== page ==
Tea and Chocolate: No Sympathy Needed

More evidence that both are good for your health

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By
HealthDay Reporter

TUESDAY, Jan. 29, 2002 (HealthDayNews) -- If you really want to show your love this Valentine's Day, serve your sweetheart some chocolates and tea.

A new study adds to the growing body of evidence that both foods can be good for the heart -- and not just in the romantic way.

The key, say researchers, is the high flavonoid content of both chocolate and tea. A type of antioxidant, flavonoids have been shown in studies to possess powerful disease-fighting properties, particularly when it comes to cardiovascular health.

"No single food will confer immunity from illness. But both tea and chocolate can be components of a healthy diet if [taken] in moderation along with other flavonoid-rich plant foods, such as fruits and vegetables," says study author Penny Kris-Etherton, a professor of nutrition at Pennsylvania State University.

Antioxidants such as flavonoids protect the heart by helping to reduce the vessel-clogging effects of cholesterol, a waxy, fat-like substance that can keep blood from reaching the heart.

In addition, says Kris-Etherton, tea has some other healthful properties. It can cut your rate of stroke and heart attack by helping you to reduce the risk of blood-clot formation, as it works to decrease inflammation within blood vessel walls. Many doctors now believe that is key to reducing the risk of heart disease and controlling blood pressure.

For nutritionist Samantha Heller, the new study helps to consolidate information researchers have been finding for some time. "Foods which are high in antioxidants are good for us," says Heller, a registered dietician at New York University Medical Center.

However, she cautions that while chocolate may not be all bad, it's also not all good -- particularly for those who may already be at risk for heart disease.

"At least one study, published in the November 2001 journal Epidemiology, found that the health protective effects of [flavonoids] were most pronounced in [those] at low risk of coronary heart disease -- for example, non-smokers, free of diabetes mellitus and cardiovascular disease," says Heller.

In other words, she adds, you can't swap that plate of fruits and vegetables for a box of bon-bons and expect the same benefits, particularly if you're already at risk for heart disease.

Kris-Etherton agrees. "First and foremost, make sure you have a good diet and eat plenty of fruits, vegetables, whole grains, legumes -- foods that are very important for building a diet that emphasizes plant foods," she says.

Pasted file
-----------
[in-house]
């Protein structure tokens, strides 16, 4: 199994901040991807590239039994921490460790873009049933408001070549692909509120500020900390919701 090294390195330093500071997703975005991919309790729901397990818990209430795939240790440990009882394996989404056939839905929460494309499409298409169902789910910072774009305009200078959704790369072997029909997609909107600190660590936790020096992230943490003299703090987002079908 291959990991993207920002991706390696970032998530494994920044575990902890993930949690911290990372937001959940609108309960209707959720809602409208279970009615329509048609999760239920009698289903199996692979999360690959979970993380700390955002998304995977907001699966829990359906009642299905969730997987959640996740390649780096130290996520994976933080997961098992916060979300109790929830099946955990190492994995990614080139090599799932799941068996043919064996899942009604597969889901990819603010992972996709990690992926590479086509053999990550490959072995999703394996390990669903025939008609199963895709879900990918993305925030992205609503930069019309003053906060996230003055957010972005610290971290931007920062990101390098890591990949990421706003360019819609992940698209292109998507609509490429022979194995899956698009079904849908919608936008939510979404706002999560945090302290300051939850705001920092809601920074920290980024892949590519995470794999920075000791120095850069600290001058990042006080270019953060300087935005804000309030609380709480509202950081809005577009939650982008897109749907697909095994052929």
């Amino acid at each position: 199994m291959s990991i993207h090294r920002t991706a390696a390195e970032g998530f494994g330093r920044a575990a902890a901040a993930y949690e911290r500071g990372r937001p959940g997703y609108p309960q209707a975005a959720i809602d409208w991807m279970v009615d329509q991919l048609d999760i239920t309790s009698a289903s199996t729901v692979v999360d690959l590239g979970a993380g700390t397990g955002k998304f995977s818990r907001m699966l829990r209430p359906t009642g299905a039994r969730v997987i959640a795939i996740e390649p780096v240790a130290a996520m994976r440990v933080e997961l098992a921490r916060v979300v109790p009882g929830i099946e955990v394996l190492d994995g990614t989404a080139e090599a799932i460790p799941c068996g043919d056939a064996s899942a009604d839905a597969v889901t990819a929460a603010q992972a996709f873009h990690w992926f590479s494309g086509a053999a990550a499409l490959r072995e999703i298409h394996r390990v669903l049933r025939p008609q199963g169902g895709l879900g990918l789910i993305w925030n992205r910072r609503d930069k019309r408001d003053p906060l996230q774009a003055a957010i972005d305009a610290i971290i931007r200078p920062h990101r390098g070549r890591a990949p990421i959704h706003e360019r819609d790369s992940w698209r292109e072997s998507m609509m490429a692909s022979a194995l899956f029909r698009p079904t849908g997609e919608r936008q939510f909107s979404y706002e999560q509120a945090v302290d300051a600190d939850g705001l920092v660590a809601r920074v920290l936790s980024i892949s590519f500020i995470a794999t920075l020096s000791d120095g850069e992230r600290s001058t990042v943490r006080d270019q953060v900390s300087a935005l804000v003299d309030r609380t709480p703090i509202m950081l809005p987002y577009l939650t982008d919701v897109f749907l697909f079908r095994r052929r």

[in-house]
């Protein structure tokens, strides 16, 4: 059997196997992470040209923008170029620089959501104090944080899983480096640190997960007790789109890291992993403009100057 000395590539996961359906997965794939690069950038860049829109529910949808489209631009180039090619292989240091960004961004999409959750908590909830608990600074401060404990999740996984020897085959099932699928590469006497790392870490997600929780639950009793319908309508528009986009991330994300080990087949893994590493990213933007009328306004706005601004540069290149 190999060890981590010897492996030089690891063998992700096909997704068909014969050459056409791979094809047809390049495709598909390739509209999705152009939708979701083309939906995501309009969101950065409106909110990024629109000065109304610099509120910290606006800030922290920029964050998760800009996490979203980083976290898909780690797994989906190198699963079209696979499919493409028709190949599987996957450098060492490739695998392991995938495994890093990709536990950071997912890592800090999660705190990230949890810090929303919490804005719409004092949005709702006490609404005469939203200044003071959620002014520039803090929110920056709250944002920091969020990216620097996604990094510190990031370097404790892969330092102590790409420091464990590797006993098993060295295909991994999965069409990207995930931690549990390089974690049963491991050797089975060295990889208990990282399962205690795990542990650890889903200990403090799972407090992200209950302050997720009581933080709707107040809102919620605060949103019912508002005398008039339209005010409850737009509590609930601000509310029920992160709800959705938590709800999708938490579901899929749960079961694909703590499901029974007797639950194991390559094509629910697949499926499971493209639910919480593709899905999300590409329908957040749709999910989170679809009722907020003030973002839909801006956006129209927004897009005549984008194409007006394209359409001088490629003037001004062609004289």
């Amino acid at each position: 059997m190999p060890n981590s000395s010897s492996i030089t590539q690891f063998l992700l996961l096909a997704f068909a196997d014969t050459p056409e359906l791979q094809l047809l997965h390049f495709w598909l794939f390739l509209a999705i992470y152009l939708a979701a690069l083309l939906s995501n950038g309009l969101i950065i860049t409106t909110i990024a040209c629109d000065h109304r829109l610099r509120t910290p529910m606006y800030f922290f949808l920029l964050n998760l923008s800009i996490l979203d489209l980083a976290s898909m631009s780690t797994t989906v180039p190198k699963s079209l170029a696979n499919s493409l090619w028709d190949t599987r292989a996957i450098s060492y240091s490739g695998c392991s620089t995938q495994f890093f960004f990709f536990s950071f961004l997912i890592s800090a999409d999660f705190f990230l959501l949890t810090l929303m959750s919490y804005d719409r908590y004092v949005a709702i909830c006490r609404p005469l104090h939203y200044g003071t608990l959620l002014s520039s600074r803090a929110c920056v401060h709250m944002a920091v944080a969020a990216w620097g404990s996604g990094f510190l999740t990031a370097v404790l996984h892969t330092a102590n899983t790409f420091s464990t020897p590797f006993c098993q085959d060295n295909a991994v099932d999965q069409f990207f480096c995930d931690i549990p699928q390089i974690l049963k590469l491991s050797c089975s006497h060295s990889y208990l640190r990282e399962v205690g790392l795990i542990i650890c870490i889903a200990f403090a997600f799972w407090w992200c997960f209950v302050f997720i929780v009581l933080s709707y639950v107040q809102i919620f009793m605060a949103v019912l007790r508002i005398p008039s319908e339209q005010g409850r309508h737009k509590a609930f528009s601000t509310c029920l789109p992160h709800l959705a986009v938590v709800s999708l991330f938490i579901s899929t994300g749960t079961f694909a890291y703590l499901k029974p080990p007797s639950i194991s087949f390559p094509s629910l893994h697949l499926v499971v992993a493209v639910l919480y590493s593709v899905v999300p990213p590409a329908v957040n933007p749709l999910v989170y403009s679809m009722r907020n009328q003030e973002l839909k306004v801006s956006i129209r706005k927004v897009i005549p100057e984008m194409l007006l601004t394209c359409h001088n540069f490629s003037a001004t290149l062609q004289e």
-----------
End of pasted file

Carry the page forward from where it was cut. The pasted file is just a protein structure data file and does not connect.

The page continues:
Although researchers say chocolate is a "fun food" that can be enjoyed in moderation, both Heller and Kris-Etherton point out it can also be high in fat and sugar. Both can dramatically increase the risk of heart disease, particularly when eaten in excess.

"The good in chocolate doesn't outweigh the bad, if you just eat too much of it," says Heller.

The good news about tea: As long as you don't overload it with sugar or high-fat milk, it's a low-calorie way to increase your antioxidant level with almost no downside, Kris-Etherton says.

The new study, published in the current issue of the journal Current Opinion in Lipidology, was an analysis of 66 previously published research papers looking at the health risks and benefits of both tea and chocolate.

The studies reviewed indicated that 150 milligrams of flavonoids -- the amount in an average cup of brewed tea -- produced immediate health effects on the heart, while 500 milligrams -- or roughly 3-and-half cups of tea -- produced a more sustained effect.

The evidence concerning chocolate was a little less clear. Here, the studies indicated that while just a little more than one ounce of flavonoid-rich chocolate produces immediate health effects, you would need about four-and-a-half ounces -- or several candy bars' worth -- to produce a longer-lasting effect.

Complicating matters just a bit more, Kris-Etherton cautions there can be a wide variation in the amount of flavonoids in chocolates, depending on how they are processed and the amount of pure cocoa they contain.

Although she doesn't necessarily believe expensive, imported chocolates are healthier, she does admit that "a cheaper or less-expensive chocolate may have less cocoa and, thus, likely have less flavonoids."

As for tea, studies show your best bet is either green or black tea for the highest flavonoid content. However, Kris-Etherton believes all tea has some potential health benefit.

What To Do

To learn more about the health effects of antioxidants, visit the National Library of Medicine.

To find out more about the health benefits of tea, check out The Tea Health Research Division of the Tea Council.

For recipes that incorporate the health benefits of cocoa without some of the fat and sugar found in traditional chocolate candy, click here.

SOURCES: Interviews with Penny Kris-Etherton, Ph.D., R.D., Distinguished Professor of Nutrition, Nutrition Department, Pennsylvania State University, College Station, Pa.; Samantha Heller, M.S., R.D, nutritionist, Joan & Joel Smilow Center for Cardiac Rehabilitation and Prevention, New York University Medical Center, New York City; Jan. 17, 2002, Current Opinions in Lipidology

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